In late January, the Virginia football program announced its 2020 schedule. Fresh off a win over Virginia Tech and an Orange Bowl appearance in 2019, the Cavaliers hoped to ride a wave of momentum into the 2020 season and a marquee opening game with Georgia.
Six months after the initial schedule release, the ACC announced a new 2020 football schedule on Wednesday to account for a global pandemic.
The new schedule includes 10 conference games and one nonconference matchup that must occur in the team’s home state.
For UVa, that means playing Georgia in Atlanta isn’t an option.
News from the ACC meant a drastic change in UVa’s expected 2020 schedule. The original schedule was as follows:
Sept. 7: Georgia in Atlanta
Sept. 12: VMI
Sept. 19: UConn
Sept. 26: at Clemson
Oct. 3: North Carolina
Oct. 10: Bye week
Oct. 17: at Georgia Tech
Oct. 24: at Old Dominion
Oct. 31: Miami
Nov. 7: Louisville
Nov. 13: at Duke
Nov. 21: Pittsburgh
Nov. 28: at Virginia Tech
Instead, the Cavaliers’ 2020 schedule will include home games with Boston College, Duke, Louisville, North Carolina and N.C. State. Road games will come against Clemson, Florida State, Miami, Virginia Tech and Wake Forest.
Game dates are to be determined, but the first week of the season will be from Sept. 7-12. Each team will receive two open dates to allow for any potential schedule changes.
The open dates, if the season can occur safely at all, could prove critical.
Michigan State and Rutgers are among the programs quarantining for two weeks after positive COVID-19 case totals within the program halted workouts. If quarantine is required during the season, teams could potentially use open dates to reschedule postponed contests.
According to Dr. John MacKnight, UVa’s representative on the ACC’s COVID-19 Medical Advisory Group, there’s no set number of positive cases that would shut down workouts prior to the season or games during the season. While Virginia and other programs don’t necessarily have an exact threshold in mind, the possibility of stopping the season or practices still exists.
“I think we all sort of come to the same conclusion which is, ‘Yeah, I think I’ll have that gut sense when I reach a certain number that we’re no longer able to continue at least with this group and we have to pull the plug with them for a little bit,’ but we’ve sort of shied away from having that definitively placed in a protocol because none of us could completely define it,” MacKnight said.
The ACC’s Wednesday announcement did include a report of recommendations from the Medical Advisory Group. The recommendations included reasons games could be canceled, which ranged from local hospitals running out of resources to local health officials deeming communities unsafe due to rising COVID-19 case numbers.
A new ACC football schedule was announced Wednesday, but it doesn’t remove the uncertainty surrounding the feasibility of the 2020 fall season.
Virginia head coach Bronco Mendenhall has gone on the record saying he’d like at least eight games to be played for the 2020 schedule to count and feel like a full season.
“Anything less than eight I don’t think would be appropriate to ask of them,” Mendenhall said.
The schedule currently sits at 11 games, assuming COVID-19 doesn’t lead to additional changes in the schedule or the eventual cancellation of the fall season.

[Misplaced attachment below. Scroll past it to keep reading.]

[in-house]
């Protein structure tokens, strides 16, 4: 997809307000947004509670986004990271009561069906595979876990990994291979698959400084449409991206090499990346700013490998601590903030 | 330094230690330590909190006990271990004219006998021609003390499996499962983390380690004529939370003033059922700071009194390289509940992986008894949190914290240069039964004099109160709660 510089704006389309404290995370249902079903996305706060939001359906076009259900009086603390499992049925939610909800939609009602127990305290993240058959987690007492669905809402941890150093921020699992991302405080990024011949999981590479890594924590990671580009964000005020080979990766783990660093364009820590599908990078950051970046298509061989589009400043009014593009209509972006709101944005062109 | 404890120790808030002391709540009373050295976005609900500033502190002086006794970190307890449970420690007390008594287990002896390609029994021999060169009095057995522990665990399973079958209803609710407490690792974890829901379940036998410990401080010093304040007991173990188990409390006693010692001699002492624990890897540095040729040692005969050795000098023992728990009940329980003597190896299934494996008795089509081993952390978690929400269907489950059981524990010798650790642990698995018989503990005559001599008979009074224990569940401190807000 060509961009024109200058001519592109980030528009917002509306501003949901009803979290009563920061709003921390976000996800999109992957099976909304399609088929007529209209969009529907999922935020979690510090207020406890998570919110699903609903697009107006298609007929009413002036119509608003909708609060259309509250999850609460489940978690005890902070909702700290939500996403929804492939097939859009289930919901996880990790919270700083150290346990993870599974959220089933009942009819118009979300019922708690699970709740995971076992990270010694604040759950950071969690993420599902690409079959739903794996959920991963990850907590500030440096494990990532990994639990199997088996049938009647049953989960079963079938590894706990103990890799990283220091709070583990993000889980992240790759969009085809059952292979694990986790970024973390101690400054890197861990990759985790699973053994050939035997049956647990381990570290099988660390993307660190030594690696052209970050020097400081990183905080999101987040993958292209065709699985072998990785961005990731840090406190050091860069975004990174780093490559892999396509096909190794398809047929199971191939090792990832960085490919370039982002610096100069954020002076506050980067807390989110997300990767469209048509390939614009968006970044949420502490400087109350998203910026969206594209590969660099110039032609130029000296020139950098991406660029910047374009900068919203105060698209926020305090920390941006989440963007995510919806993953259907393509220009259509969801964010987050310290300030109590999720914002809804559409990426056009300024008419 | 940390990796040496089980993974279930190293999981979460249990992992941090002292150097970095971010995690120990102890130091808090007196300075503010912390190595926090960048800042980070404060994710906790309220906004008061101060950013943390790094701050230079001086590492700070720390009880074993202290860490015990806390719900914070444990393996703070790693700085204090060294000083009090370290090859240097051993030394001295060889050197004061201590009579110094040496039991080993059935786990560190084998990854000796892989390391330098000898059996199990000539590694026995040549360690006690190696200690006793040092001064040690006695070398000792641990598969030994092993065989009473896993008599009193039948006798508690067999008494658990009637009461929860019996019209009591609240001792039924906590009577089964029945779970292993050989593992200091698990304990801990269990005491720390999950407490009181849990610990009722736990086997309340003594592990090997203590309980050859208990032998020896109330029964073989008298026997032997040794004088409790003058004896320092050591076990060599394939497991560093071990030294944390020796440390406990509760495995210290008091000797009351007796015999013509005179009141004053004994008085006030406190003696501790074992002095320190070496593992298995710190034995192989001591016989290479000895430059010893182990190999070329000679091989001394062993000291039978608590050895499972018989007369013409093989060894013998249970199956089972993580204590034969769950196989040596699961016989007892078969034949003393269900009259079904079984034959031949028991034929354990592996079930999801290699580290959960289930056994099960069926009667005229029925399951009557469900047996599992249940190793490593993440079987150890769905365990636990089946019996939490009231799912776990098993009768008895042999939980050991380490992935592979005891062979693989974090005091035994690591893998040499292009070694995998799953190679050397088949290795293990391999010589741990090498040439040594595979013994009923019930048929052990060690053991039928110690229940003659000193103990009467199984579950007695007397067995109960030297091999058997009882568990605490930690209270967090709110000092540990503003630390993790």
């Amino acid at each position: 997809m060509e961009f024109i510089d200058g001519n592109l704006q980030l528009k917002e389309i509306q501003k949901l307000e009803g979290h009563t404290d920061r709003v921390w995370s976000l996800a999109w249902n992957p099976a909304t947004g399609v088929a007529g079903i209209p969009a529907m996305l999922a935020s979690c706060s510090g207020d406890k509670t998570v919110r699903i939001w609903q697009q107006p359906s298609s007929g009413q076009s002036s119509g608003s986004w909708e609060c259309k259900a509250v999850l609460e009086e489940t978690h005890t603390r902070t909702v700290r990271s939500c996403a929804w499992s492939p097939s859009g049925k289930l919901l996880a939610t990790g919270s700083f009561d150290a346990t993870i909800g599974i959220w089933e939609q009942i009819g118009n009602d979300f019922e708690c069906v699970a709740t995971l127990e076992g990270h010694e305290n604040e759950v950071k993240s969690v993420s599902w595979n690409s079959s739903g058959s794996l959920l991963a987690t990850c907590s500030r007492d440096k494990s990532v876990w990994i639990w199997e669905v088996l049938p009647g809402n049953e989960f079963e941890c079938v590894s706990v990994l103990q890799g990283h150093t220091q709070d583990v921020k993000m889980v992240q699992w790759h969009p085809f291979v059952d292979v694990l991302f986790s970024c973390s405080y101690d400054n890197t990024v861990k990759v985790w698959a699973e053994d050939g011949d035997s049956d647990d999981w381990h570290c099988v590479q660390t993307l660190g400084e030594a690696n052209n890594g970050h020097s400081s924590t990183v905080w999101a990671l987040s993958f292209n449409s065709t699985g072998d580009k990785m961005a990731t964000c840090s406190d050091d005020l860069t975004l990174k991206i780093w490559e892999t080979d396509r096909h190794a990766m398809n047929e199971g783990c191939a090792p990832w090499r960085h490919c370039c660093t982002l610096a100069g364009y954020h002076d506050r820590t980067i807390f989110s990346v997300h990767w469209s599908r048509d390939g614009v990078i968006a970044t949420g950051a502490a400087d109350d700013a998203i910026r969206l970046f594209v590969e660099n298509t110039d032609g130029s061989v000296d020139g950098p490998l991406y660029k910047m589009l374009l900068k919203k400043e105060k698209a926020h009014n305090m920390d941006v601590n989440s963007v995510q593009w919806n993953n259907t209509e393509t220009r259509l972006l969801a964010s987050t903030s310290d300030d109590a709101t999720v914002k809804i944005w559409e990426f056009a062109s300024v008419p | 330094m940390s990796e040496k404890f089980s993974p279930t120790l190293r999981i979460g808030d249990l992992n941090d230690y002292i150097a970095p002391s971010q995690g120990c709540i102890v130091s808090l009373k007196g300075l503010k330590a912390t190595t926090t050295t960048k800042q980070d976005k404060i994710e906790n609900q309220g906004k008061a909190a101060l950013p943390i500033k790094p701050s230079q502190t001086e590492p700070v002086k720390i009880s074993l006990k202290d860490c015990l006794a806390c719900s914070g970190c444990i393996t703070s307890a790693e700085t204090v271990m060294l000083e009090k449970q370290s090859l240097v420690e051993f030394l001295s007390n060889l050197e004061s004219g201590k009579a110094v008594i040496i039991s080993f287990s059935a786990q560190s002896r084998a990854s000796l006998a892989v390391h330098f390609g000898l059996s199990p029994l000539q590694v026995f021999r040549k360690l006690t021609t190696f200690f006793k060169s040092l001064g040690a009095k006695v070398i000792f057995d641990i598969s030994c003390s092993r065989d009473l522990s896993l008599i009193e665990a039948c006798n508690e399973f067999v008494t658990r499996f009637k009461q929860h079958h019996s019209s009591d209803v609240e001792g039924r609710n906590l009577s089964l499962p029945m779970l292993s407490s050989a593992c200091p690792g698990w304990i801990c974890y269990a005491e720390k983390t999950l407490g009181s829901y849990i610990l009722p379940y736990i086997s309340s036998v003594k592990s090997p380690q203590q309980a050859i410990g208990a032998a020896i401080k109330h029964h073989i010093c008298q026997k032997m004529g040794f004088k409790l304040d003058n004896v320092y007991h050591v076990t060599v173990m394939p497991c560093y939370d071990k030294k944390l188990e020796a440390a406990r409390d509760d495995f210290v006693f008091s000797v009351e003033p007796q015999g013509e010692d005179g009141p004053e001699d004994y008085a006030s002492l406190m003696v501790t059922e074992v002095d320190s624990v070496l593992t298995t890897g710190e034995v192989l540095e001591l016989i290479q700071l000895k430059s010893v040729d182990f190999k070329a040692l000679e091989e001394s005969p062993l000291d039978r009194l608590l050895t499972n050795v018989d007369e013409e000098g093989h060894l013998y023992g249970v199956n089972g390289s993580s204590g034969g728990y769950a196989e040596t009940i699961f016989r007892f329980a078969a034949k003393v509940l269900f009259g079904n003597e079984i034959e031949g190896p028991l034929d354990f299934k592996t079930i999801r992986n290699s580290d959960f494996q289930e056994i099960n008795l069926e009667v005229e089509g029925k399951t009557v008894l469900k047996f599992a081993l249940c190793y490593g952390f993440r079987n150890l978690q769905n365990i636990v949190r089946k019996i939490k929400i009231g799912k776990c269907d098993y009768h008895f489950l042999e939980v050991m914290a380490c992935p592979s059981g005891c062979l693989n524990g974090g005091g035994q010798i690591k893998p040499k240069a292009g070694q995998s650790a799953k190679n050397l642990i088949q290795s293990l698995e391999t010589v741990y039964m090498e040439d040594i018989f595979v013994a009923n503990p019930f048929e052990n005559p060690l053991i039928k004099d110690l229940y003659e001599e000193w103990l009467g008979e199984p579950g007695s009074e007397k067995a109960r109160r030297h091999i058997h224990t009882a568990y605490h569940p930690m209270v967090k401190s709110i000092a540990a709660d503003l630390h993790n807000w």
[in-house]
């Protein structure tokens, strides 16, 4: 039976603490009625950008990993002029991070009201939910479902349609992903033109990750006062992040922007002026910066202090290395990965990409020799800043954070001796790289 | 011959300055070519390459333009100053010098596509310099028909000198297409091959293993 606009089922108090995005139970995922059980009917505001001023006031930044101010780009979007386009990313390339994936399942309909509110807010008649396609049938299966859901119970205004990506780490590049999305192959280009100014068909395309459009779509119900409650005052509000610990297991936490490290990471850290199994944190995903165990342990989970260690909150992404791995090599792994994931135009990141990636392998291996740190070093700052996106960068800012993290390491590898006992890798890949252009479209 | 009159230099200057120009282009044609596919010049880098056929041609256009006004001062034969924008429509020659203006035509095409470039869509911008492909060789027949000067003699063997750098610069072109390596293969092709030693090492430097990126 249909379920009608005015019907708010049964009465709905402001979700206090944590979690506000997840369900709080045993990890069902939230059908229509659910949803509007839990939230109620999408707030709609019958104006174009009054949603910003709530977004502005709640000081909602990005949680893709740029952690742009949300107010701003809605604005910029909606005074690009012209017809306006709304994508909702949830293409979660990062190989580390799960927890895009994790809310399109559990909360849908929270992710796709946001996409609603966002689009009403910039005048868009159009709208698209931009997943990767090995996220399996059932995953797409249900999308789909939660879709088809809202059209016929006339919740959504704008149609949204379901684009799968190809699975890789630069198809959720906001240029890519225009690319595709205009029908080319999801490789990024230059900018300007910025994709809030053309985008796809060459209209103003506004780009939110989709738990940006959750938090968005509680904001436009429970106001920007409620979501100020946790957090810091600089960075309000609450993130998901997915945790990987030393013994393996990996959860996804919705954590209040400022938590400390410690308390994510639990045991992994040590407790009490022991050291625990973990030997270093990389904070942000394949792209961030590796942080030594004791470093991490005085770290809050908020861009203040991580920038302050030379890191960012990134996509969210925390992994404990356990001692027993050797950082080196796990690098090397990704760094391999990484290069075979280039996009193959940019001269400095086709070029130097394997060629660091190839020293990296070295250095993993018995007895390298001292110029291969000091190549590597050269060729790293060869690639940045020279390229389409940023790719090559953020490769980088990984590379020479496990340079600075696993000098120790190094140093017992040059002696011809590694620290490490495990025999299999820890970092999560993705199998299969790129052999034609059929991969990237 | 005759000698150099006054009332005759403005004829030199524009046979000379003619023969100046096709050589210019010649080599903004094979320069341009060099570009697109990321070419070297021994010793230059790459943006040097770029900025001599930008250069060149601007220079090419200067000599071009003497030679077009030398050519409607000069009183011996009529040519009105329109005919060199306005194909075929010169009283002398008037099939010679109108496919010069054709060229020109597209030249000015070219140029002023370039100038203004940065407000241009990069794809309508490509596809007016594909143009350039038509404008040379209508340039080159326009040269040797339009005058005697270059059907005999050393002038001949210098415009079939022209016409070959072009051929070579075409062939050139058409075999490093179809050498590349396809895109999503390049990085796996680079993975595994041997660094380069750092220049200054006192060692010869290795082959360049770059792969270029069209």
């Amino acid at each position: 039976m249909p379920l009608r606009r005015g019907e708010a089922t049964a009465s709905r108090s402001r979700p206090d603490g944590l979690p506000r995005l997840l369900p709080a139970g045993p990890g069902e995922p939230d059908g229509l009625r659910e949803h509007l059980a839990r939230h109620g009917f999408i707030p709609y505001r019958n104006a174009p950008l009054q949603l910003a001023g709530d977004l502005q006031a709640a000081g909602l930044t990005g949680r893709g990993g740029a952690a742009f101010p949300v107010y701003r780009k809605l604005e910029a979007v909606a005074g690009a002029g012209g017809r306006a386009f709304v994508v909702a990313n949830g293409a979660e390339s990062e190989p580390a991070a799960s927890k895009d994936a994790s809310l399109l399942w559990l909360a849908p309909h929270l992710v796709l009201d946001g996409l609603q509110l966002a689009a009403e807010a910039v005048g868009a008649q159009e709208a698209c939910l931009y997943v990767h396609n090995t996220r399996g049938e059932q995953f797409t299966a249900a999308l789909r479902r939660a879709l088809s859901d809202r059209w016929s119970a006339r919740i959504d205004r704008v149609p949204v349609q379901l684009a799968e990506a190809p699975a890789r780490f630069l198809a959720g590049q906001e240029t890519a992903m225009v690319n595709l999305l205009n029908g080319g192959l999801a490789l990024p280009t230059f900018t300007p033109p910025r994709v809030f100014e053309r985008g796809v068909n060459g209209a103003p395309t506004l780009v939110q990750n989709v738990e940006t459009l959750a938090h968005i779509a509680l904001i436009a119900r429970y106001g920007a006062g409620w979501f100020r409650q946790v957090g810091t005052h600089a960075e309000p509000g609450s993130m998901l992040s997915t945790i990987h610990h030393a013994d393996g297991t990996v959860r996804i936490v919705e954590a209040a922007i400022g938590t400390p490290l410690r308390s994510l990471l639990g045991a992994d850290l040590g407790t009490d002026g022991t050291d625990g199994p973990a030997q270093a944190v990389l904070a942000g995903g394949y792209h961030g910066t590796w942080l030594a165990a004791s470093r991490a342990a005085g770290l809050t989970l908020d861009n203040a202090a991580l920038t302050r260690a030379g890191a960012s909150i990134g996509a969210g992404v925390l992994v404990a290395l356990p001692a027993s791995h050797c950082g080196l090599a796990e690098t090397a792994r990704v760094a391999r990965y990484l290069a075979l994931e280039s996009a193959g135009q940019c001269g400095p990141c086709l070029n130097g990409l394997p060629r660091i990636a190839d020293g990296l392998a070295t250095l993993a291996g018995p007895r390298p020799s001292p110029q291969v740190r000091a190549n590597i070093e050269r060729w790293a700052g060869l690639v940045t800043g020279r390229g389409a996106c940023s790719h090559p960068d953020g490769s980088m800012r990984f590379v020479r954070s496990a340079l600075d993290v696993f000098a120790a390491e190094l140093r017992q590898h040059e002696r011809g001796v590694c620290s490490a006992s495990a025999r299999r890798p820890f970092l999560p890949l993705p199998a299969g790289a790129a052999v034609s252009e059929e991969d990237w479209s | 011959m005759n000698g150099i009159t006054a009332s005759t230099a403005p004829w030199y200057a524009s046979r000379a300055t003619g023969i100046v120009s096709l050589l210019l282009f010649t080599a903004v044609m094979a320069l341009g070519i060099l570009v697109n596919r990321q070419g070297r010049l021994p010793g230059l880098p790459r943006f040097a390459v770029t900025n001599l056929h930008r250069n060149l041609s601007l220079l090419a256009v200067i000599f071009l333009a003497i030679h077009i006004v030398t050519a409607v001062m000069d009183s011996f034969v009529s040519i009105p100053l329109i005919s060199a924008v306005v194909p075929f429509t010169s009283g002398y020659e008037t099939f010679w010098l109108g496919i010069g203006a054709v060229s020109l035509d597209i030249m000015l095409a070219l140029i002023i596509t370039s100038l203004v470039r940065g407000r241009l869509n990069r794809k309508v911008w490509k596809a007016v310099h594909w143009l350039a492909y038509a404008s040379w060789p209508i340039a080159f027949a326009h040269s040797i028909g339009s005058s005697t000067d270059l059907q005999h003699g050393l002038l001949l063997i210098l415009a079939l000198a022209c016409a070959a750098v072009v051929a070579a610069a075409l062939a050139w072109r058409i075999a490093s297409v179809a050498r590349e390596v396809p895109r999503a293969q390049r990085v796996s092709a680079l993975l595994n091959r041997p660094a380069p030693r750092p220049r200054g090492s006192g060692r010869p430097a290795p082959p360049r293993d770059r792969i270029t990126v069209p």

When it comes to opponents, UVa’s original 2020 schedule featured four nonconference games. If the 2020 season occurs safely, Virginia will play just one nonconference game, and it will have to be played within the commonwealth against a program with testing and health standards deemed acceptable by the ACC.
All of the nonconference teams originally scheduled are theoretically still options for that lone game, although the game against Georgia can’t occur in Atlanta. It’s also more likely Georgia and Georgia Tech would meet for the one nonconference game rather than UVa and Georgia.
The other three games were originally scheduled to take place in Virginia and one of those opponents – VMI, UConn and Old Dominion – could end up as the lone remaining nonconference team the Cavaliers face this fall.
Boston College, N.C. State, Florida State and Wake Forest are the four opponents on the updated 2020 schedule that didn’t appear on the original schedule. Of the previously scheduled foes, Duke turned into a home contest, and the game against Miami turned into a road trip.
Virginia’s road slate looks daunting, but it’s worth mentioning that there’s no official word on crowd capacity from ACC programs. If the season occurs, however, it is likely that crowds will be extremely small compared to typical seasons.
Typically, Clemson brings in just over 80,000 fans per home game. Starting Monday, South Carolina is reopening certain venues, but limiting mass gatherings to 250 people. There are possible exceptions to state guidance when it comes to crowd capacity at sporting events, but it’s likely that teams bring in significantly reduced crowds this fall.
That hampers any potential home-field advantage seen in a typical season.
Smaller crowds means UVa could benefit from playing in relative calm road environments against teams like Clemson, Florida State and Miami. The on-field questions surrounding Virginia’s matchups are fascinating, especially if home-field advantages are mitigated.
UVa football continues preparing for a season as August arrives this weekend. The start date of a potential season is just over a month away, and it’s still unclear if the Cavaliers will actually suit up and play games this fall, but the ACC made plans with the hope that COVID-19 doesn’t take away another college sports season.
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